had begged off the project, believing it was ridiculous, and that it would
likely end up a laughingstock. But to Honda, this was no joke. Working with the
special-effects genius Eiji Tsuburaya, who devised the genre’s signature
combination of “suitmation” (a man-in-suit monster) and precisely constructed
miniature sets, Honda created a monochrome masterpiece of sci-fi horror
punctuated by extensive destruction sequences that elicited real-life fears of
nuclear terror. Images of Tokyo smoldering in the wake of the monster, of
irradiated civilians setting off Geiger counters, and of the Japanese military
overmatched by the seemingly indestructible foe helped turn Honda’s
entertainment spectacle into a cautionary tale about the atomic power that had not
long ago been unleashed at Hiroshima and Nagasaki.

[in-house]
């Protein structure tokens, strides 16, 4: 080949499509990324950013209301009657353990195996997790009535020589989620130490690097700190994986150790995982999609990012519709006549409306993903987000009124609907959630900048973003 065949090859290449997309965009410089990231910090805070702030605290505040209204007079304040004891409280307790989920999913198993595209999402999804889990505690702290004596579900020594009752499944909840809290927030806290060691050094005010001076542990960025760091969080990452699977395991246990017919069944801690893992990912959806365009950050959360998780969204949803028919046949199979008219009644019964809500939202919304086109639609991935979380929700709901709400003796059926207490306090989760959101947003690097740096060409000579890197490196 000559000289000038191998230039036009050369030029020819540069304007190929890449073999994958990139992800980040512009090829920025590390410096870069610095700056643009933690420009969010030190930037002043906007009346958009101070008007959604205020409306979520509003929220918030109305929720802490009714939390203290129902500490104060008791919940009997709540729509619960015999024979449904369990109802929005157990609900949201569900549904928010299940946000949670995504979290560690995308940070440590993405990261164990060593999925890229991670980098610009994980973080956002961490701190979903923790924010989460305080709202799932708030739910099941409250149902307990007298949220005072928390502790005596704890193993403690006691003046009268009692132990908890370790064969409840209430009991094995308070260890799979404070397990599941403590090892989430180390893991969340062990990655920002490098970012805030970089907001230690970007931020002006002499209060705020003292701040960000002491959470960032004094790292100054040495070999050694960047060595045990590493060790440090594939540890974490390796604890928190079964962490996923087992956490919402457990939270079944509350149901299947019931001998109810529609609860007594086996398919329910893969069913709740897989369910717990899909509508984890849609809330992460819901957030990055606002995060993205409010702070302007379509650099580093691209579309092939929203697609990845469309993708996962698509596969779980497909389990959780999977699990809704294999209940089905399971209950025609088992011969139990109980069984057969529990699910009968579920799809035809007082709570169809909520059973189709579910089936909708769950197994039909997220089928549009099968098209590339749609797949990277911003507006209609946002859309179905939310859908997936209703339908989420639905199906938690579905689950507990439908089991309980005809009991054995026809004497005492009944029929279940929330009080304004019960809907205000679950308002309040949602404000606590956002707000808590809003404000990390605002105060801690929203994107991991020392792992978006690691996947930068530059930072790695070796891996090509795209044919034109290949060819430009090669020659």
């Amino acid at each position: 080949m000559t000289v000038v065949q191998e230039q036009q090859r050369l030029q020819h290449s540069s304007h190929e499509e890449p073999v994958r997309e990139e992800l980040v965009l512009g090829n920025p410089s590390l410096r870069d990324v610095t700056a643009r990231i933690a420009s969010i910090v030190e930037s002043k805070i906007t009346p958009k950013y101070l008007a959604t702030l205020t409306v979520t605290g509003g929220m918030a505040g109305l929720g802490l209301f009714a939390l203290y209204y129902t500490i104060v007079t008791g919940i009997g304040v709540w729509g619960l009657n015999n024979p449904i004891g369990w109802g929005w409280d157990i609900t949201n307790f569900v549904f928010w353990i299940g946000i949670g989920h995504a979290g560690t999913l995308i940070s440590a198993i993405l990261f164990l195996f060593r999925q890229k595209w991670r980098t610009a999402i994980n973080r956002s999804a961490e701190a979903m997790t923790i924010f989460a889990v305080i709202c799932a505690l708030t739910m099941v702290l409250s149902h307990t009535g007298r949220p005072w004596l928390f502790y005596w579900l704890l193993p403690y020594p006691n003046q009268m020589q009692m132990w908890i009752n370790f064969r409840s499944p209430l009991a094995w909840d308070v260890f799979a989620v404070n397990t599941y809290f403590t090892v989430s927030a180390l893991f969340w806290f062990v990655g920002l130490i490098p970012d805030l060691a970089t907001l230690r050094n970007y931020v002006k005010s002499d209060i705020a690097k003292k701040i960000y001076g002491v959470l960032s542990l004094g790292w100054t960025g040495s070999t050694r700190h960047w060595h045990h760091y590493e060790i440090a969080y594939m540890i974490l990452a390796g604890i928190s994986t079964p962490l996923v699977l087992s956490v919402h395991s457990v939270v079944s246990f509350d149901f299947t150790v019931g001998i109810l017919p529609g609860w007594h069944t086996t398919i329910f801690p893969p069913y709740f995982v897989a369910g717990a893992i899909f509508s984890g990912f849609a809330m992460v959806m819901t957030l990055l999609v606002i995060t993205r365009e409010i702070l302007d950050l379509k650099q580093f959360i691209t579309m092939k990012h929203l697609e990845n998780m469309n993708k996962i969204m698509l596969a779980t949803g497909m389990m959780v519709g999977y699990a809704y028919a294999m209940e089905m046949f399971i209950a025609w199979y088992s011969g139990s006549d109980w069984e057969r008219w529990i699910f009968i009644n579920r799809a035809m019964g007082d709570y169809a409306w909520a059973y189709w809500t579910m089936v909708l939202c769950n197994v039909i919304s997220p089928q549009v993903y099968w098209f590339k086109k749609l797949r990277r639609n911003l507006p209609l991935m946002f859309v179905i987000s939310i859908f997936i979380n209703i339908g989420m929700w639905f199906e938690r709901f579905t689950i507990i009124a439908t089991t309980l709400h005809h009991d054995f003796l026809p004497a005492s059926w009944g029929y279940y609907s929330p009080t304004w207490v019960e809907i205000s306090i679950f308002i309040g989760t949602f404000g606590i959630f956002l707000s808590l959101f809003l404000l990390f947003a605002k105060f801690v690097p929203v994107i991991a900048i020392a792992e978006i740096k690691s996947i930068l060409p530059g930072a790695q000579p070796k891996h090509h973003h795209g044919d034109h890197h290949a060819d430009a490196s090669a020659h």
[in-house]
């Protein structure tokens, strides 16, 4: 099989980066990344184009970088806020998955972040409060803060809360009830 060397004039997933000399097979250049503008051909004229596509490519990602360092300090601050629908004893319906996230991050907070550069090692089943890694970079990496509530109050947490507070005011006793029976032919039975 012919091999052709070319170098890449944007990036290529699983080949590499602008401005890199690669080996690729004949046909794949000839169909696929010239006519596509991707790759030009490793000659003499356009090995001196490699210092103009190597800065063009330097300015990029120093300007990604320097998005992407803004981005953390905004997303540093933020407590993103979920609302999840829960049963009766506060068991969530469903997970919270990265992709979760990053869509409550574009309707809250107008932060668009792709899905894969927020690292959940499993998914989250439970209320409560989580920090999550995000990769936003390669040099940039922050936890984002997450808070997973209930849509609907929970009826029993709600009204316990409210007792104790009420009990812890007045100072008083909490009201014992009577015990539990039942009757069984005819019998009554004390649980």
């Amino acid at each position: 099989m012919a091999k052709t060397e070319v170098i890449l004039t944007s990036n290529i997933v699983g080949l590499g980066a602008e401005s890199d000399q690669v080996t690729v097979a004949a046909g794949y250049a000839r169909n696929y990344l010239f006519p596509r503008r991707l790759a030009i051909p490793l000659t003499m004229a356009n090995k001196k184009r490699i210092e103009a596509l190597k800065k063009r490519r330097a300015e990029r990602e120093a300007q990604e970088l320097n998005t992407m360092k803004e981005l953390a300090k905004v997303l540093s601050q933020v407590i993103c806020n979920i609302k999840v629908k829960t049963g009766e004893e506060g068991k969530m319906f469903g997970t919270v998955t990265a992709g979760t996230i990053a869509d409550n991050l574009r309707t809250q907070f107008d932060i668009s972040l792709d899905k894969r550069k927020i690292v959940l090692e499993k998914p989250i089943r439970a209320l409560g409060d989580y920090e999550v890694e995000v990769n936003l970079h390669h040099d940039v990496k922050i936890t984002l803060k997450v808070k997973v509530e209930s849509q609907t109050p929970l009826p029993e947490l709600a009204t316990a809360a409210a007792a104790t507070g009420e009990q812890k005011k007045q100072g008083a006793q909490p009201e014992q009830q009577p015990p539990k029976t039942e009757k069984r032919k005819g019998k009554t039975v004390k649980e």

From an early age, Honda was fascinated by the power of cinema. The son of a Buddhist monk, Honda was born on May 7, 1911, in Asahi, a small agricultural village in Yamagata Prefecture, high in the mountains of Tohoku. But it wasn’t until his family moved to Tokyo, while Honda was still in grade school, that he experienced the fast-modernizing Japan of the Meiji era. At a school assembly, he saw his first motion picture, a silent American western (likely one of the Universal Bluebird photoplays, which were extremely popular in Japan from 1916 to 1919), and by the third and fourth grade he was frequenting cinemas to see ninja shorts starring Matsunosuke Onoe and films imported from the West. During a screening of F. W. Murnau’s classic The Last Laugh (1924), an older brother explained to young Honda that films were made by a kantoku (director) who oversaw the action. This realization proved inspiring, and later, when it was time to attend university, Honda reneged on a family commitment to enroll in dental school and instead joined Nihon University’s fledgling film program, which led to an apprenticeship at P.C.L., the studio that would eventually become Toho.